Mental Health Report

Mental Health Report

A recent report has highlighted shortcomings in the mining sector when it comes to reporting on mental health and safety performance.

But amid the research were examples of companies in Western Australia doing great work.

The Australian Council of Superannuation Investors released a report last month that stated the vast majority of Australia’s miners disclose commitments to workplace mental health and safety – a positive trend. Despite this, the council said barely a third publicly reported any qualitative or quantitative information on the effectiveness, or otherwise, of mental health and safety related programs.

It’s a trend that is in stark contrast to the high disclosure rates for physical health and safety outcomes.

In detail, 75 per cent of ASX200 mining and utilities companies committed to workplace mental health and safety through formal initiatives to enable flexible workplaces while 54 per cent said they offered various wellbeing programs and initiatives.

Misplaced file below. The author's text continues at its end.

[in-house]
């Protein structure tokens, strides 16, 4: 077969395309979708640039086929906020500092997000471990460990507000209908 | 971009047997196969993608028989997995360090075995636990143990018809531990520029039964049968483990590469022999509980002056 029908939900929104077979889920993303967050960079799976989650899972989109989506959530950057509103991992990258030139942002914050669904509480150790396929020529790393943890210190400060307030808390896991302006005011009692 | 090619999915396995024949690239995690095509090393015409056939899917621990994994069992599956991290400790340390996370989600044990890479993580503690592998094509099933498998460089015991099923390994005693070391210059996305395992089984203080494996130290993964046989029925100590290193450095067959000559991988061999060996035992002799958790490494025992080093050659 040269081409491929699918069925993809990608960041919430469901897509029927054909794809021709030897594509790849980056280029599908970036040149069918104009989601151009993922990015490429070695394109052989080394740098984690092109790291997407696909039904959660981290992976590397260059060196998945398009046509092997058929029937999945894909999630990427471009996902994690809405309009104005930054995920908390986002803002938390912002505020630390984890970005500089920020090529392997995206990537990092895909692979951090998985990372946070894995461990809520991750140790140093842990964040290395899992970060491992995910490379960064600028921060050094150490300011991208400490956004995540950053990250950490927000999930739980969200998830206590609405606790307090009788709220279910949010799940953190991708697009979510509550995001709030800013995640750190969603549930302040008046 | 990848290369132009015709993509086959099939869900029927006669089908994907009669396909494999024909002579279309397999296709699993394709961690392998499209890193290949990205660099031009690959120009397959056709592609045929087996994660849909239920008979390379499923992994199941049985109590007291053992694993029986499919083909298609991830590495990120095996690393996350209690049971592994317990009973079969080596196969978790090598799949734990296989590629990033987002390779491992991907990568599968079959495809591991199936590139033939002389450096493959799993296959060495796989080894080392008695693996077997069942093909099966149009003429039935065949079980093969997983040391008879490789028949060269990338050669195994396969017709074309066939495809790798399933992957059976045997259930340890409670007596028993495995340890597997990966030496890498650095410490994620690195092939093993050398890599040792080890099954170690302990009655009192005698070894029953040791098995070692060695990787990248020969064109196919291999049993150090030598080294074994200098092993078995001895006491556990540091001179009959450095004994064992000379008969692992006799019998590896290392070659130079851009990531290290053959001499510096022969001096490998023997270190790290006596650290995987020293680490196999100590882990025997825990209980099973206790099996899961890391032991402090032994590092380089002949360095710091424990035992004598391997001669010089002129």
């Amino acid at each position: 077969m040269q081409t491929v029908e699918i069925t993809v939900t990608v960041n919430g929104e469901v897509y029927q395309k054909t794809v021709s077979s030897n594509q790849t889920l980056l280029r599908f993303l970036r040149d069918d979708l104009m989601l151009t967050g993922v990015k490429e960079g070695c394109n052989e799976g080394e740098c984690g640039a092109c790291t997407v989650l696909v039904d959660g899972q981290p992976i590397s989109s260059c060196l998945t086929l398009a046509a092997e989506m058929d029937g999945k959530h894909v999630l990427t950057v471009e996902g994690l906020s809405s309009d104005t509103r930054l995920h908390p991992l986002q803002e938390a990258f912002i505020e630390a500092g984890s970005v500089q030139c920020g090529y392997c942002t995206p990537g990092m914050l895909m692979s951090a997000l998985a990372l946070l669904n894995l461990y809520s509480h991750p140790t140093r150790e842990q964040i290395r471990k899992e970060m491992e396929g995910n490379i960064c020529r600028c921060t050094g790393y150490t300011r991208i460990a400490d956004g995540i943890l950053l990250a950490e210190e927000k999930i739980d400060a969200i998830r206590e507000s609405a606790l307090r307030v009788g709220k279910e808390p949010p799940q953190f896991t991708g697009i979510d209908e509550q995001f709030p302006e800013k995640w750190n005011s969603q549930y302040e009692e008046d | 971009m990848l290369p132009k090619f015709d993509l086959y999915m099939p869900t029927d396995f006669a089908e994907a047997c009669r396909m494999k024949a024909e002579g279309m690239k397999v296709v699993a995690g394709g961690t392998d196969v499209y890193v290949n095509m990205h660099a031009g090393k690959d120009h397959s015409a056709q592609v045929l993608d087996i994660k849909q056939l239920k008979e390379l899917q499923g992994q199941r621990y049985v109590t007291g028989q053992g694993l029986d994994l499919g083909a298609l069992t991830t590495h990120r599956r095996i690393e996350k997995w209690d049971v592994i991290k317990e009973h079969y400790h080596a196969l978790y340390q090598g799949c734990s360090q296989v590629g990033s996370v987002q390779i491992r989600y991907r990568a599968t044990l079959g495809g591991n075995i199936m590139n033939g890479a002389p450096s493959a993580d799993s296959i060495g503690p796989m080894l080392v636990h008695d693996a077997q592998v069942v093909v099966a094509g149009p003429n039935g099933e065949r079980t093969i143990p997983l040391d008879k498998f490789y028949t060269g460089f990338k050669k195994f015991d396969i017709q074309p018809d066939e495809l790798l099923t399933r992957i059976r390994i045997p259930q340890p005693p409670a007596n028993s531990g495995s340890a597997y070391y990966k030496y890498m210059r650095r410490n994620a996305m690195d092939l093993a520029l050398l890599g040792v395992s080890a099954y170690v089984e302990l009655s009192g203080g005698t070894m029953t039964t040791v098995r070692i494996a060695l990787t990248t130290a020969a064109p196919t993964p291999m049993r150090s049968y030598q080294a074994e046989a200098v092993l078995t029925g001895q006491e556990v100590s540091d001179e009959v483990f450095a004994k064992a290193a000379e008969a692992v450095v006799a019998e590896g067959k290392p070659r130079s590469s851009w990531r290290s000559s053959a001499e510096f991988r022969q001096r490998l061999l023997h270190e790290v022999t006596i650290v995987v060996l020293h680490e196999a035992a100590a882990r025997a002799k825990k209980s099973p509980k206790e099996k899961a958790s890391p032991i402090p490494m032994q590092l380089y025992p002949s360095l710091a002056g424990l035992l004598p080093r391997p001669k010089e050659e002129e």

However BHP Billiton is an anomaly among the top mining companies – the company has made significant efforts to support mental health and was one of the few to provide evidence showing the benefits of specific programs.

The company’s Iron Ore business has implemented a Mental Wellness Standard which, BHP Billiton said, had resulted in an increasing number of employees stepping up to seek support and talk openly about issues.

Use of the Employee Assistance Program increased from 8.7 per cent in 2013 to 10.7 per cent in 2014. The rate is more than double the 4.3 per cent average rate of other mining companies serviced by the same Employee Assistance Program.

Independence Group was also highlighted in the report as providing specific examples of how it works to support mental health of fly-in fly-out workers.

It said that it understood working away from home can be stressful and impersonal, meaning it didn’t feel like home when a worker was off-duty.

“We recognise the importance that the standard of accommodation, food and a personal feel of a village in which our employees live plays in ensuring that the employee does not constantly feel like they are ‘on duty’,” the company said.

To manage that Independence Group said it ensured employees had their own room and space in order to truly have “down time”. The company also makes a significant effort to offer easy communication with families at home which prompted it to install a mobile phone tower at site so employees can contact via Skype or phone.